It must be considered if inflation were not compensated for the funds which individuals set aside for freely lending, which now would make useful loans would in time devaluate and lose much of their usefulness while those who borrow these funds would be accepting unjust gain by returning devaluated dollars to pay back their debt figure. The inflation problem if not compensated for, discourages freely lending both for those who would like to provide funds permanently for this purpose and for those who would freely lend until a future purchase, because the usefulness of funds permanently provided would gradually disappear and funds provided till future purchases would later not purchase what it originally would have. A simple inflation compensation plan between the lender and borrower can be used which would justly make the needed dollar figure adjustments to compensate for inflation while this compensation plan would also justly provide the needed adjustments for deflation. bJ-38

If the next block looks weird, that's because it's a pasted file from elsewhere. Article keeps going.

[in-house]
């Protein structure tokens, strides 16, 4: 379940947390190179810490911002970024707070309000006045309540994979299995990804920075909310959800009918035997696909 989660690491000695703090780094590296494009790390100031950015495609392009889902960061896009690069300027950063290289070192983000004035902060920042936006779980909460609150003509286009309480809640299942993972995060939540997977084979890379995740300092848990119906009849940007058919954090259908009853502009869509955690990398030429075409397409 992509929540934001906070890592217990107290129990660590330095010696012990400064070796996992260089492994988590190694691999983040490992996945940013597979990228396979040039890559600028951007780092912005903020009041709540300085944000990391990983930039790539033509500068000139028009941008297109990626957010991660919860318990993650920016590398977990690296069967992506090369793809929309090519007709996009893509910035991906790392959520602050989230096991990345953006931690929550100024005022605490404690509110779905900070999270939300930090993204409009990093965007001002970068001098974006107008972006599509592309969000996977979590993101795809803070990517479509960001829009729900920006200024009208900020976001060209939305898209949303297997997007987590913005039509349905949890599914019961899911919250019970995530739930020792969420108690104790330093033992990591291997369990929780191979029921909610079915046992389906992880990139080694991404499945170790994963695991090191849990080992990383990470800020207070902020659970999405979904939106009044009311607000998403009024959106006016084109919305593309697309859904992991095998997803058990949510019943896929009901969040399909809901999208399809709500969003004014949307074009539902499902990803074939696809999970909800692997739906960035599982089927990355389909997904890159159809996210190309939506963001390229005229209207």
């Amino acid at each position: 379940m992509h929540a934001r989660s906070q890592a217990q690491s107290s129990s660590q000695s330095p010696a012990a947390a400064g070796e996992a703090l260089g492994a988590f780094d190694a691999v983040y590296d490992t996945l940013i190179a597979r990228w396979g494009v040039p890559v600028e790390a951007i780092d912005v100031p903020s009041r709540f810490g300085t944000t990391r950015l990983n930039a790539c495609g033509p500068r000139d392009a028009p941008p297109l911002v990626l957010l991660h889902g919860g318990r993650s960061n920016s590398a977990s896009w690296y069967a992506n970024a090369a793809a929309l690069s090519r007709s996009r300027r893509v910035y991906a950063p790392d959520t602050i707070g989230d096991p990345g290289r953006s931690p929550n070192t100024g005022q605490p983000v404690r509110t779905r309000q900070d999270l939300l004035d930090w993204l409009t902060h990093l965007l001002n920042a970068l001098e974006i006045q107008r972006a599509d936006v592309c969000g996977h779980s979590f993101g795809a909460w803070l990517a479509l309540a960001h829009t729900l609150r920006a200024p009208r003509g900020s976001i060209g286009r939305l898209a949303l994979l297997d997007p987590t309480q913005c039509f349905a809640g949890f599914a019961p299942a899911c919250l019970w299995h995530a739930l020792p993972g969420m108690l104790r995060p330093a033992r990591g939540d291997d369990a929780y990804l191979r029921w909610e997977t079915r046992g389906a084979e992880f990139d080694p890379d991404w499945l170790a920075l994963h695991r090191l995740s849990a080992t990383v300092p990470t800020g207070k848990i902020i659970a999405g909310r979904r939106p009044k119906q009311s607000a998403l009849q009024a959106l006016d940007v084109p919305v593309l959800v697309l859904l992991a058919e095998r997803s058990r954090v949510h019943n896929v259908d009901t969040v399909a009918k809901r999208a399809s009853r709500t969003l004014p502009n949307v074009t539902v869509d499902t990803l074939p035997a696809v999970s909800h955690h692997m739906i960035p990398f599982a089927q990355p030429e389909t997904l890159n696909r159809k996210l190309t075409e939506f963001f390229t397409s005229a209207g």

The early church in Acts had all things in common, thus in this way had in her care all of the possessions of her members. In the light of the above, would it not be proper for Gods Church today to offer to justly and efficiently care for the funds of those who desire to freely lend, and for the funds of those who desire to save for a future purchase, though operating a united fund exchange program which would have the purpose of encouraging freely lending, and of helping the church to abstain from the fellowship with usury that paying usury includes, thus being more perfectly separated from the world and escaping more of the corruption in the world through lust.

In conclusion, should we not count it a privilege to freely lend although with discretion and be thankful: God has blessed us so this is possible. May this article, further God's will in material areas for His children. bJ-39